The following is a (slightly modified) chapter from Upgrade Your HTML, which is “all about picking examples of HTML in the wild, and explaining how to make that code better.”
The typical reason for why professionals don’t have their own websites is that they don’t want to make the commitment, and yet that misses how the disadvantages people see are actually advantages. Renewed thoughts on how running your own website is an asset.
Another year, another retrospective. Factoids and data on life and work.
Jad (Joubran) asked me about my configuration for html-minifier the other week, and in a hurry I pointed him to the config I had worked out for sum.cumo. In my own projects, however, I work with a different, more ambitious setup.
On the idea, the wish, the vision of us treating each other well.
Always open links in the same tab unless doing so 1) could disrupt a process, 2) could risk data loss, or 3) could confuse the user.
Leadership is important, and it can be learned.
Logical properties are great and long overdue. They are great because they solve an ugly problem of international, multi-directional web development in that directionality does not need to affect your writing and managing of CSS anymore…
Random improvements and notes around compression and caching, content security and feature policies, IndieWeb markup, protocols in links, entity references, image formats, and ISBNs in URL paths.
I’ve written a very short book on improving HTML code: Upgrade Your HTML. Upgrade Your HTML is about one thing: Picking examples of HTML in the wild, and explaining how to make that code better. Kindly. Constructively. Thoroughly, as finding a balance between detail and brevity permits.
As HTML is so important and yet also so easy, everyone writes HTML, and everyone says they can write HTML. And with that they don’t just mean they are able to write HTML, but that they write good HTML, where “good” means “high quality.” That would be great news.
Working closely with designers makes sense and is awesome, notably for mutual understanding and efficiency. And yet there are also good reasons not to work closely with designers. For developers it’s important, for otherwise foolish, to be aware.
Web developer, n.: A person who—
Optional HTML can be left out to improve performance, to guide code comprehension, and to hone the craft. An overview over all optional tags, rules around quotes for attribute values, and omissible attribute value defaults, as well as notes on pitfalls and tools.
In 2014, for idealistic transparency and enthusiastic link love, I’ve shared the feed sources I was following at the time. I’m still a huge believer in and user of feeds. As I also still like to be transparent I thought to share an update.
srcset and the whole family of ideas around it from the start because doing the same thing for the same purpose several times has usually looked like too much DX cost for too little UX gain to me. Two angles at what to use when.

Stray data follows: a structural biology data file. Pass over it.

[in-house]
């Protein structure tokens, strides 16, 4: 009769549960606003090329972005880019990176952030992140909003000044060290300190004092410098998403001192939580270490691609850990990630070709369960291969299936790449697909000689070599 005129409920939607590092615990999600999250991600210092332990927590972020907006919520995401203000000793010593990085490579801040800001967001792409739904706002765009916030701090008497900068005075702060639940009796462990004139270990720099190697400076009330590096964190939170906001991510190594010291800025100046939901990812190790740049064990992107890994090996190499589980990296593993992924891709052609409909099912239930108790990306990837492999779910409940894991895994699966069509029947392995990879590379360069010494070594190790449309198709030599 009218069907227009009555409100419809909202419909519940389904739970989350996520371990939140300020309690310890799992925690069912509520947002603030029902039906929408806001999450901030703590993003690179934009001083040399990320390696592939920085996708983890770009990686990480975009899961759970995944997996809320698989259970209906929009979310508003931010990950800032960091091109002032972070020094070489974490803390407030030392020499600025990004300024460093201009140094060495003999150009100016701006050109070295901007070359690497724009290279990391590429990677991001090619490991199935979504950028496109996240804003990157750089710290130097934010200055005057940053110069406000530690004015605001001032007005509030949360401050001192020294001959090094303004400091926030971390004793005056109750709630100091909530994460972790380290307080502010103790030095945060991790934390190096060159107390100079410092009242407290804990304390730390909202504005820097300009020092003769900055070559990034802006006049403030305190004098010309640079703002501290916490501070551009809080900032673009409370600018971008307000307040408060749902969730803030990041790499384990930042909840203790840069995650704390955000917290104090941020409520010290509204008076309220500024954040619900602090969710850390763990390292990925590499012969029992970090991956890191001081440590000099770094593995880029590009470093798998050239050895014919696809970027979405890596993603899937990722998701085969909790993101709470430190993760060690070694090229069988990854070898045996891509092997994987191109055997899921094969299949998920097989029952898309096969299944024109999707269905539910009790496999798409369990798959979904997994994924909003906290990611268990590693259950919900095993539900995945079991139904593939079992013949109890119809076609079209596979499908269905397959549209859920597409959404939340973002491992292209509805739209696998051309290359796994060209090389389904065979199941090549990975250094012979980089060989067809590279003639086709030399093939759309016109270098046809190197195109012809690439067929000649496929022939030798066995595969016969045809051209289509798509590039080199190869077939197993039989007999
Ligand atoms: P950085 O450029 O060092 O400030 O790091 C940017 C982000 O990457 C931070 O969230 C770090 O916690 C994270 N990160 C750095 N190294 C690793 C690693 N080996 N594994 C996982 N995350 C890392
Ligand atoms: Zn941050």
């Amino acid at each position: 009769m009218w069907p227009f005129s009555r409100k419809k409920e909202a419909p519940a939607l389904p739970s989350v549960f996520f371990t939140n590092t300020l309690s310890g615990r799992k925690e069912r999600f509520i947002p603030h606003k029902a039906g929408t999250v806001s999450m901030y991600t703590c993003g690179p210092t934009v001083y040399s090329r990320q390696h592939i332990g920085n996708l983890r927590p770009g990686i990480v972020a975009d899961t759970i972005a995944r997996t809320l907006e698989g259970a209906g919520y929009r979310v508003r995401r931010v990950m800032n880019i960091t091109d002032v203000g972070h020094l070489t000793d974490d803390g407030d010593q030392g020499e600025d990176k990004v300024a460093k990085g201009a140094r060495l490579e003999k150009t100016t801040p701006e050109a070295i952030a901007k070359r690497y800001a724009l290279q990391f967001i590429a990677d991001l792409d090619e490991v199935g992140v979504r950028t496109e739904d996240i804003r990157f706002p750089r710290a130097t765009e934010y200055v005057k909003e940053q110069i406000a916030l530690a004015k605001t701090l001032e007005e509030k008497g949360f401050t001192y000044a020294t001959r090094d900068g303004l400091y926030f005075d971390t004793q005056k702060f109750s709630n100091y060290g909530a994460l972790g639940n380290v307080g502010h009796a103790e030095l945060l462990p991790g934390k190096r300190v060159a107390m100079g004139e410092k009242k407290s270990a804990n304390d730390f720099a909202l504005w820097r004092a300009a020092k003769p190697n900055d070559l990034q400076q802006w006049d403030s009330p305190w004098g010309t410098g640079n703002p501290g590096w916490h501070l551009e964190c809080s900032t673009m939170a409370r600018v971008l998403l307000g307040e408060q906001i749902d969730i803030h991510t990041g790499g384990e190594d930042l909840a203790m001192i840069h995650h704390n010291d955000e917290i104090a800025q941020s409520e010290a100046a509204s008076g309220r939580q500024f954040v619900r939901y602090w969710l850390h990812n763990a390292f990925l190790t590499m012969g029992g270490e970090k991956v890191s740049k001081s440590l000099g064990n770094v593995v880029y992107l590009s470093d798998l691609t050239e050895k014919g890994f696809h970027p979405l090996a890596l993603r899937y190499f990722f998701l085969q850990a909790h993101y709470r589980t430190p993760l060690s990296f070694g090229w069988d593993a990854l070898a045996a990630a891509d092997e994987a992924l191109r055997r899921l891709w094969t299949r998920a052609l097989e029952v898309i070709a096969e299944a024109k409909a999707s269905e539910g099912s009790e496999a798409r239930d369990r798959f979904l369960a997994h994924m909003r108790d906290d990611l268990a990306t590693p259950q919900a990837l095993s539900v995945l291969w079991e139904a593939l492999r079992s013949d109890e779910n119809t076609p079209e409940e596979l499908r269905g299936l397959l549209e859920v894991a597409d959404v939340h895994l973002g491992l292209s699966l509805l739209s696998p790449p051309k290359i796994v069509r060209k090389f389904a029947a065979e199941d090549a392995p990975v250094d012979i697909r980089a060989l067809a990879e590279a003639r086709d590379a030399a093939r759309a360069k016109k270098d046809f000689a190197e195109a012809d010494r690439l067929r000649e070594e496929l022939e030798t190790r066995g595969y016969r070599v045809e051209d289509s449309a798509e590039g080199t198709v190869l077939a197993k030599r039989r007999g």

We’ve all seen approaches to team management and leadership that work, and others that don’t. A brief and scrappy list of the mistakes I’ve witnessed (or committed), together with thoughts on how not to make them.
Setting up image compression tooling is easy—and for those who want to err on the safe side automatically employing lossless compression, it’s even easier with a solution from sum.cumo: Merlin.
Checklists are a great way to make sure nothing gets forgotten, yet they are problematic when they contain items that aren’t important. A few general thoughts and a very specific review of The Frontend Checklist—of which 33 guidelines appear useful, and 41 not (yet).
Ad blockers are popular. Yet, they’re also a problem. They’re a problem that can be broken into three sub-problems, sub-problems that speak not only against the use of ad blockers but argue against their very existence.
Image compression plays an important role for performance optimization. It seems straightforward but is a little deceptive, however, because it consists not of one but two parts—and it’s usually lack of understanding of one part that causes problems.
16×16, 30×30, 32×32, 48×48, 57×57, 60×60, 64×64, 70×70, 72×72, 76×76, 90×90, 96×96, 114×114, 120×120, 128×128, 144×144, 150×150, 152×152, 160×160, 167×167, 180×180, 192×192, 195×195, 196×196, 228×228, 256×256, 270×270, 310×310, 558×558.
The maintenance and maintainability of websites is a much neglected topic. This is problematic because: We cannot not maintain. Yet primarily we may deal with a visibility problem that we could explore more options for.
It may be rather clear that life is not all about being happy.
- Barker, Michelle
- Becker, Kraig
- bij de Weg, Henk
- Fung, Kaiser
- Heilmann, Christian
- Kadlec, Tim
- Keith, Jeremy
- Krugman, Paul
- Martin, Robert C.
- Meyer, Eric A.
- Ockerman, Stephanie
- Osmani, Addy
- Roselli, Adrian
- Schneier, Bruce
- Sterling, Bruce
- Verou, Lea
Perhaps my most interesting book: 100 Things I Learned as an Everyday Adventurer (2013). During my time in the States I started trying everything. Everything. Then I noticed that wasn’t only fun, it was also useful. Available at Amazon, Apple Books, Kobo, Google Play Books, and Leanpub.